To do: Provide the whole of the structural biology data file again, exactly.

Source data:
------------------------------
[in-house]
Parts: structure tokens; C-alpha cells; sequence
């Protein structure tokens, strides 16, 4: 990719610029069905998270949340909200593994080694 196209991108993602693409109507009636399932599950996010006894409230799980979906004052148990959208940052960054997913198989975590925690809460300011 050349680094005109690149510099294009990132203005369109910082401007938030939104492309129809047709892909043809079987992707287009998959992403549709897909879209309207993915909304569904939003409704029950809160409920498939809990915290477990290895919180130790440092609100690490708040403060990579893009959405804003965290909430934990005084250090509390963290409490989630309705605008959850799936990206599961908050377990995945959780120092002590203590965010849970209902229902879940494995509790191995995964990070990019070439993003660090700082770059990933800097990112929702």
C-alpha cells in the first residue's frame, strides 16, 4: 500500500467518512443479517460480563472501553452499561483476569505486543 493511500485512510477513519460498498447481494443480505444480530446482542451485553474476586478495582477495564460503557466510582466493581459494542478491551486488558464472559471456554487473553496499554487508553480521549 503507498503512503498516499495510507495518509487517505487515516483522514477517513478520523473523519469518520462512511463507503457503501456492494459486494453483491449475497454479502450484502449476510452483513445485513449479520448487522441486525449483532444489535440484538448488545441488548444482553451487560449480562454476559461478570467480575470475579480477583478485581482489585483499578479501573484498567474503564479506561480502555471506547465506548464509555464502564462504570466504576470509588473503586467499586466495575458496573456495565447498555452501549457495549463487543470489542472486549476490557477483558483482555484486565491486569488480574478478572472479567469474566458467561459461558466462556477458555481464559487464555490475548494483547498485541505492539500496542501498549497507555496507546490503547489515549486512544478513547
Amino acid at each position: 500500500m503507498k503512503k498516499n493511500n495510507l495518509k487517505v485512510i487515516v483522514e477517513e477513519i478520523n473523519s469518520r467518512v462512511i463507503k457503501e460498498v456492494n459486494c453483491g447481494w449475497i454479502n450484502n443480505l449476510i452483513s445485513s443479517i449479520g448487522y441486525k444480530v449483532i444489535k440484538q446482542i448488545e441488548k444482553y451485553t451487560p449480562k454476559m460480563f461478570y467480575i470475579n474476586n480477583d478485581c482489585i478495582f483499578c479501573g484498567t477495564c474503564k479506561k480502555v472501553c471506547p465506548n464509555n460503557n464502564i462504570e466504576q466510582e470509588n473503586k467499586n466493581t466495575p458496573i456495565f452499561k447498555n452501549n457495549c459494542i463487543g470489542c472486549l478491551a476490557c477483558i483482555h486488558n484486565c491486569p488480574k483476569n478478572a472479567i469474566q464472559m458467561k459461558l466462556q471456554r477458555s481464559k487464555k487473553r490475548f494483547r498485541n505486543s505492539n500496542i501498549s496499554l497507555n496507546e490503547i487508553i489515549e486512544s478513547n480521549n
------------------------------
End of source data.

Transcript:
[in-house]
Parts: structure tokens; C-alpha cells; sequence
């Protein structure tokens, strides 16, 4: 990719610029069905998270949340909200593994080694 196209991108993602693409109507009636399932599950996010006894409230799980979906004052148990959208940052960054997913198989975590925690809460300011 050349680094005109690149510099294009990132203005369109910082401007938030939104492309129809047709892909043809079987992707287009998959992403549709897909879209309207993915909304569904939003409704029950809160409920498939809990915290477990290895919180130790440092609100690490708040403060990579893009959405804003965290909430934990005084250090509390963290409490989630309705605008959850799936990206599961908050377990995945959780120092002590203590965010849970209902229902879940494995509790191995995964990070990019070439993003660090700082770059990933800097990112929702």
C-alpha cells in the first residue's frame, strides 16, 4: 500500500467518512443479517460480563472501553452499561483476569505486543 493511500485512510477513519460498498447481494443480505444480530446482542451485553474476586478495582477495564460503557466510582466493581459494542478491551486488558464472559471456554487473553496499554487508553480521549 503507498503512503498516499495510507495518509487517505487515516483522514477517513478520523473523519469518520462512511463507503457503501456492494459486494453483491449475497454479502450484502449476510452483513445485513449479520448487522441486525449483532444489535440484538448488545441488548444482553451487560449480562454476559461478570467480575470475579480477583478485581482489585483499578479501573484498567474503564479506561480502555471506547465506548464509555464502564462504570466504576470509588473503586467499586466495575458496573456495565447498555452501549457495549463487543470489542472486549476490557477483558483482555484486565491486569488480574478478572472479567469474566458467561459461558466462556477458555481464559487464555490475548494483547498485541505492539500496542501498549497507555496507546490503547489515549486512544478513547
Amino acid at each position: 500500500m503507498k503512503k498516499n493511500n495510507l495518509k487517505v485512510i487515516v483522514e477517513e477513519i478520523n473523519s469518520r467518512v462512511i463507503k457503501e460498498v456492494n459486494c453483491g447481494w449475497i454479502n450484502n443480505l449476510i452483513s445485513s443479517i449479520g448487522y441486525k444480530v449483532i444489535k440484538q446482542i448488545e441488548k444482553y451485553t451487560p449480562k454476559m460480563f461478570y467480575i470475579n474476586n480477583d478485581c482489585i478495582f483499578c479501573g484498567t477495564c474503564k479506561k480502555v472501553c471506547p465506548n464509555n460503557n464502564i462504570e466504576q466510582e470509588n473503586k467499586n466493581t466495575p458496573i456495565f452499561k447498555n452501549n457495549c459494542i463487543g470489542c472486549l478491551a476490557c477483558i483482555h486488558n484486565c491486569p488480574k483476569n478478572a472479567i469474566q464472559m458467561k459461558l466462556q471456554r477458555s481464559k487464555k487473553r490475548f494483547r498485541n505486543s505492539n500496542i501498549s496499554l497507555n496507546e490503547i487508553i489515549e486512544s478513547n480521549n